When facing a blade-swinging behemoth, it's wise to load a core down with missiles and enable the "keep your distance" AI chip. When an enemy core has a habit of raining projectile death from the sky, a highly mobile mech equipped with the "zig zag movement" AI chip will have a better chance of evading and closing in. Formula Front's all about customizing and designing a killer AI that complements the mech's physical design.

Even the opponents are excited about building new models. Through the email system, one rival kept telling me about his upgrades and battle experiences. He even talked about the first time he attended a promotional event and signed a bunch of autographs. LIKE I CARE. But... somehow... I do care. When I read Formula Front news stories about the top team being "bored" by the lack of competition, a part of me really wants to kick their conceited butts.

The only tangible rewards you'll earn for kicking butts are additional behavioral chips -- every gun, every energy sabre, every set of legs is available from the very beginning. If you play manually and ignore the AI, the chip bonuses are meaningless and the overall game simplistic... but those who defy conventional "control it yourself" wisdom and strive to hone their core's AI performance will be pleased by the depth of Formula Front: Extreme Battle.

They just won't be quite as pleased as if they'd instead imported Formula Front: International, which features fifty extra battles on top of the US edition's thirty-five.

//Zig

Rating: 7/10

zigfried's avatar
Staff review by Zigfried (January 13, 2006)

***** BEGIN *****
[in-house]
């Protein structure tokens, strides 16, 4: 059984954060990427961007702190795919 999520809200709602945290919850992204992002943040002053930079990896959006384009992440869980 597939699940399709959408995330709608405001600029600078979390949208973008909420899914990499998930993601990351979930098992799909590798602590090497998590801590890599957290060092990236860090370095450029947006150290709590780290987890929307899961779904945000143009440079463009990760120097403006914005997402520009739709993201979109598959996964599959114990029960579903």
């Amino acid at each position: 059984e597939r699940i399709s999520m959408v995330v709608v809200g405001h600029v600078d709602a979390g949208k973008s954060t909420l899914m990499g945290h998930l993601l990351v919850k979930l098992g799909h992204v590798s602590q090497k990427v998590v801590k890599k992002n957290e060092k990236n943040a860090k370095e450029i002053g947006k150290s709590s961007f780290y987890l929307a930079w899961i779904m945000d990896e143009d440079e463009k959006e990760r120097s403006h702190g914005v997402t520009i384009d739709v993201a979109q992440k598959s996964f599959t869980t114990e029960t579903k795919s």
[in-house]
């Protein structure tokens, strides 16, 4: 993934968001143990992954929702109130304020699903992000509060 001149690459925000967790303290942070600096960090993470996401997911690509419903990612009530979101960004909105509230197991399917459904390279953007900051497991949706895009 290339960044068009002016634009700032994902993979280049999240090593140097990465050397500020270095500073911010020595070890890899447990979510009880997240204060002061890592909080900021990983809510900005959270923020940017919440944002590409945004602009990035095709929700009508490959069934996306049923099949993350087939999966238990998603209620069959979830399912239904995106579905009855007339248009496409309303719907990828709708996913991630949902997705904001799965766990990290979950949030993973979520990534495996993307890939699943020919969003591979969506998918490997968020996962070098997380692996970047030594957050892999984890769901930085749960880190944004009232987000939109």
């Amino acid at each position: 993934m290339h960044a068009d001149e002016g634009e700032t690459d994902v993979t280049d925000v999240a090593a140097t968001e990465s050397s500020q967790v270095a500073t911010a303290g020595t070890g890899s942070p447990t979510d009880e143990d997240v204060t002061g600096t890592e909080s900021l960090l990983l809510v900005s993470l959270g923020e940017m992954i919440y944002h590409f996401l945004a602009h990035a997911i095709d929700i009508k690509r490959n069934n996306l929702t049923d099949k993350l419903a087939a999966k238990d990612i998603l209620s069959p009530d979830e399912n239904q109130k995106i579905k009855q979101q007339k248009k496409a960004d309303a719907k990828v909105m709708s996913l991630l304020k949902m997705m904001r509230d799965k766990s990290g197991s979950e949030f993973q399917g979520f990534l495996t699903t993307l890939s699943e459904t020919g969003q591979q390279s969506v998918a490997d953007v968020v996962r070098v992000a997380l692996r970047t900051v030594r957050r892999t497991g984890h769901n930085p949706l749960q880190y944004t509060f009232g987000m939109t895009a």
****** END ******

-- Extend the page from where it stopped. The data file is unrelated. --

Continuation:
Zigfried likes writing about whales and angry seamen, and often does so at the local pub.

More Reviews by Zigfried
One Chance (PC) artwork
One Chance (PC)

One Chance is a bad game for obvious reasons. The graphics are poor, the music is repetitive, the guy walks slowly, the story is silly, player interaction is minimal, and victory is achieved through repetition instead of mastery. Its claim to fame is that you only have one chance unless you game the syst...
Canabalt (PC) artwork
Canabalt (PC)

I view people who subscribe to the holy book of Canabalt the same way that Orson Scott Card intended readers to view Xenocide's Qing-Jao: as obsessive and deranged failures, compulsively tracing lines in wood until they realize they've accomplished nothing. Then they die.
Splatterhouse (PlayStation 3) artwork
Splatterhouse (PlayStation 3)

Once upon a time, all this blood and nudity would have been daring. I remember gasping in awe when playing the originals . . . of course, those were marketed towards pre-teens who couldn't even get into R-rated flicks. In today's world, hacking up misshapen beasts and grabbing softcore pics just isn't enough.

Feedback

If you enjoyed this Armored Core: Formula Front - Extreme Battle review, you're encouraged to discuss it with the author and with other members of the site's community. If you don't already have an HonestGamers account, you can sign up for one in a snap. Thank you for reading!

You must be signed into an HonestGamers user account to leave feedback on this review.

Site Policies & Ethics | Contact | Links

eXTReMe Tracker
© 1998-2014 HonestGamers
None of the material contained within this site may be reproduced in any conceivable fashion without permission from the author(s) of said material. This site is not sponsored or endorsed by Nintendo, Sega, Sony, Microsoft, or any other such party. Armored Core: Formula Front - Extreme Battle is a registered trademark of its copyright holder. This site makes no claim to Armored Core: Formula Front - Extreme Battle, its characters, screenshots, artwork, music, or any intellectual property contained within. Opinions expressed on this site do not necessarily represent the opinion of site staff or sponsors. Staff and freelance reviews are typically written based on time spent with a retail review copy or review key for the game that is provided by its publisher.